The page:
In 1991 the Kyrgyz Republic secured its political autonomy from the USSR and set out on the road to cultural and economic independence. Tourism was high on the development agenda, not least because of the country's abundance of natural assets, its experience with health and recreational tourism during the Soviet period and its lack of viable alternatives. During the post-colonial period, tourist activity has been based mainly on the country's mountains and lakes. More recently attempts to develop a heritage tourism product have mirrored the resurgence of ethnic Kyrgyz nationalism and Turkic culture throughout Central Asia. The paper identifies ethnic diversity and nationalist revivalism as potential constraints to the development of heritage tourism in Kyrgyzstan. Moreover, the issue of dissonant interest groups in the protection of the heritage of Kyrgyzstan is addressed. Much of the international interest in Kyrgyz heritage has been directed at the epos of the nomads of the Steppes and it is their protection, rather than that of tangible heritage sites, that has attracted sponsorship from UNESCO and other bodies. Additionally, the tangible heritage sites that have been proposed by the Kyrgyz government for World Heritage status are of domestic and regional, rather than international interest. Implications for the strategic development of Kyrgyzstan's heritage tourism product are discussed, with specific reference to world heritage.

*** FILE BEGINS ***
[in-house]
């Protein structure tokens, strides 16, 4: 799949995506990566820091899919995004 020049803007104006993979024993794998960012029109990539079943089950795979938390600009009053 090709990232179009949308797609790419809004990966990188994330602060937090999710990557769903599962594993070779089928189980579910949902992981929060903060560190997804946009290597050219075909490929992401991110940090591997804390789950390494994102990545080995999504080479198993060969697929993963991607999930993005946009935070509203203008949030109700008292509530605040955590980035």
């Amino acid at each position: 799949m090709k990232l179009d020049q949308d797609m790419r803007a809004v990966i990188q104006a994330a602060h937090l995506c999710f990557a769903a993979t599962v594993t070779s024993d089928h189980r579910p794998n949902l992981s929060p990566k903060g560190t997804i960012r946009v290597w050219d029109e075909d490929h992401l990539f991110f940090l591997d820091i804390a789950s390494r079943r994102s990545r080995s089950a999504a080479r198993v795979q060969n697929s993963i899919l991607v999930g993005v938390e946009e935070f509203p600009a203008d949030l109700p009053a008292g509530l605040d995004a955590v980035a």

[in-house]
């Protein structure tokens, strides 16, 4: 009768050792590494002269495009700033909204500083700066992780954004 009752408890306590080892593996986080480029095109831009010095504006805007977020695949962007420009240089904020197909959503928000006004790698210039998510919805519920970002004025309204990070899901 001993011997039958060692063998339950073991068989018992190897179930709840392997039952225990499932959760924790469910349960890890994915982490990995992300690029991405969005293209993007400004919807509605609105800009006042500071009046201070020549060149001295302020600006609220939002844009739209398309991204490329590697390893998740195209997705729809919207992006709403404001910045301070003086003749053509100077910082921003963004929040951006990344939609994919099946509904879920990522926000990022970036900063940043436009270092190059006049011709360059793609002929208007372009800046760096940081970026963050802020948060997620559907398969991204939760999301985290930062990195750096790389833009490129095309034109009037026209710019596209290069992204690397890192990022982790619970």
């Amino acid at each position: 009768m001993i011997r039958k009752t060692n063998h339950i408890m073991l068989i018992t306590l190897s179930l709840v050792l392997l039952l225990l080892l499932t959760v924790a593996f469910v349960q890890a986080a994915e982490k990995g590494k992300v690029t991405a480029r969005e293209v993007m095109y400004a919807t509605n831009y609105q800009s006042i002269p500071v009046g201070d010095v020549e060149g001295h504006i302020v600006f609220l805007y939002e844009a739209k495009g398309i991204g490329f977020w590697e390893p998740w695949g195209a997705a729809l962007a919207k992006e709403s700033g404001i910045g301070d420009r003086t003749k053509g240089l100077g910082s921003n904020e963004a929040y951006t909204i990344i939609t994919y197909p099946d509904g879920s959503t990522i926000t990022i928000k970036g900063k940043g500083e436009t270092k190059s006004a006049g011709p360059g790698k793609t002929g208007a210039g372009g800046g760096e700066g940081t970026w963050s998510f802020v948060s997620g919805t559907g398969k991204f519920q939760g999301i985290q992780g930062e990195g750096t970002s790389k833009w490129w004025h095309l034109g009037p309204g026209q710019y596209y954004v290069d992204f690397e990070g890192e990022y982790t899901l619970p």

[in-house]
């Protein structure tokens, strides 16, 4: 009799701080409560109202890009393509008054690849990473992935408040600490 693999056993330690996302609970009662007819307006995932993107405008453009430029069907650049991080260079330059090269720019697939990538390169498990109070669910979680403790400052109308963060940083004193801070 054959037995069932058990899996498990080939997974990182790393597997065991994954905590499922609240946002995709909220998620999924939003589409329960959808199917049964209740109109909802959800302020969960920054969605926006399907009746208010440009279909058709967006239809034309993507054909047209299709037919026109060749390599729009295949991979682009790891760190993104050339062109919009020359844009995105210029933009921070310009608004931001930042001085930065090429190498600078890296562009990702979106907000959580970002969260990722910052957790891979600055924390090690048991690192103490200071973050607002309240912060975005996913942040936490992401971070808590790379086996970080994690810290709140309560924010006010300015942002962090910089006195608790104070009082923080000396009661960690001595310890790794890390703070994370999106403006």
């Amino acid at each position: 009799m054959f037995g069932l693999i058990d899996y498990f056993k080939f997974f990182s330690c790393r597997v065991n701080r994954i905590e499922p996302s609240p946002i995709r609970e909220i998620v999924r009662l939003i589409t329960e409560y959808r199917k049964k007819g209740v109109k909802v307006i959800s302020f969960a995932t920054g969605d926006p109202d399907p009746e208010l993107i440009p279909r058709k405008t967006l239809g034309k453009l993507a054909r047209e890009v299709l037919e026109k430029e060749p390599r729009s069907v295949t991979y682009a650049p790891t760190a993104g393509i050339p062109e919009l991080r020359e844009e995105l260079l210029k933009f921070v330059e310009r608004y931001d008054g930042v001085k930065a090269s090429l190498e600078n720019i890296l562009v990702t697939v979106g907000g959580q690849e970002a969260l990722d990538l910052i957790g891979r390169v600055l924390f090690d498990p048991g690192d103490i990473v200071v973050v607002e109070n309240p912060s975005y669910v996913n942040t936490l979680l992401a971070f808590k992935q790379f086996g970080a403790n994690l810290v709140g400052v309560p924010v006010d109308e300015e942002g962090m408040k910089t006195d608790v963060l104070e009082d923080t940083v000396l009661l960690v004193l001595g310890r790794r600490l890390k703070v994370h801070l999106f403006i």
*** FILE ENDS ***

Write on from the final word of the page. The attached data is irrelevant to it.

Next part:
|Title of host publication||The Politics of World Heritage: Negotiating Tourism and Conservation|
|Number of pages||13|
|Publication status||Published - 1 Mar 2005|